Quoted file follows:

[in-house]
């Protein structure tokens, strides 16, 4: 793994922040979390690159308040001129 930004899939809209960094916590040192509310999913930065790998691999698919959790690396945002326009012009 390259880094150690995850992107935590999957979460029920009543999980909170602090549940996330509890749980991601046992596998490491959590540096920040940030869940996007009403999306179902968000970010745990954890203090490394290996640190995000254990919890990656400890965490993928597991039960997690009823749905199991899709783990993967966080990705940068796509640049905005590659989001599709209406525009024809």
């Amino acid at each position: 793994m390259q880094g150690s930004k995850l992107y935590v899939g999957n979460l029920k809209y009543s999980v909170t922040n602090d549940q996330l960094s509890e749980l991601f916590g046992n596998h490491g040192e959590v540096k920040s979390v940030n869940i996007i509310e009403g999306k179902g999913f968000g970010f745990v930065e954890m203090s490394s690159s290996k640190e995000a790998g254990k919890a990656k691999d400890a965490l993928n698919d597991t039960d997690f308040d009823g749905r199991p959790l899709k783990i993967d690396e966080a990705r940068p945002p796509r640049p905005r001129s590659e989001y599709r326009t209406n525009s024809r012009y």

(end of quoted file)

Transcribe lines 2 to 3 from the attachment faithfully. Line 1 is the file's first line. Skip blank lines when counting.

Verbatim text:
């Protein structure tokens, strides 16, 4: 793994922040979390690159308040001129 930004899939809209960094916590040192509310999913930065790998691999698919959790690396945002326009012009 390259880094150690995850992107935590999957979460029920009543999980909170602090549940996330509890749980991601046992596998490491959590540096920040940030869940996007009403999306179902968000970010745990954890203090490394290996640190995000254990919890990656400890965490993928597991039960997690009823749905199991899709783990993967966080990705940068796509640049905005590659989001599709209406525009024809």
């Amino acid at each position: 793994m390259q880094g150690s930004k995850l992107y935590v899939g999957n979460l029920k809209y009543s999980v909170t922040n602090d549940q996330l960094s509890e749980l991601f916590g046992n596998h490491g040192e959590v540096k920040s979390v940030n869940i996007i509310e009403g999306k179902g999913f968000g970010f745990v930065e954890m203090s490394s690159s290996k640190e995000a790998g254990k919890a990656k691999d400890a965490l993928n698919d597991t039960d997690f308040d009823g749905r199991p959790l899709k783990i993967d690396e966080a990705r940068p945002p796509r640049p905005r001129s590659e989001y599709r326009t209406n525009s024809r012009y």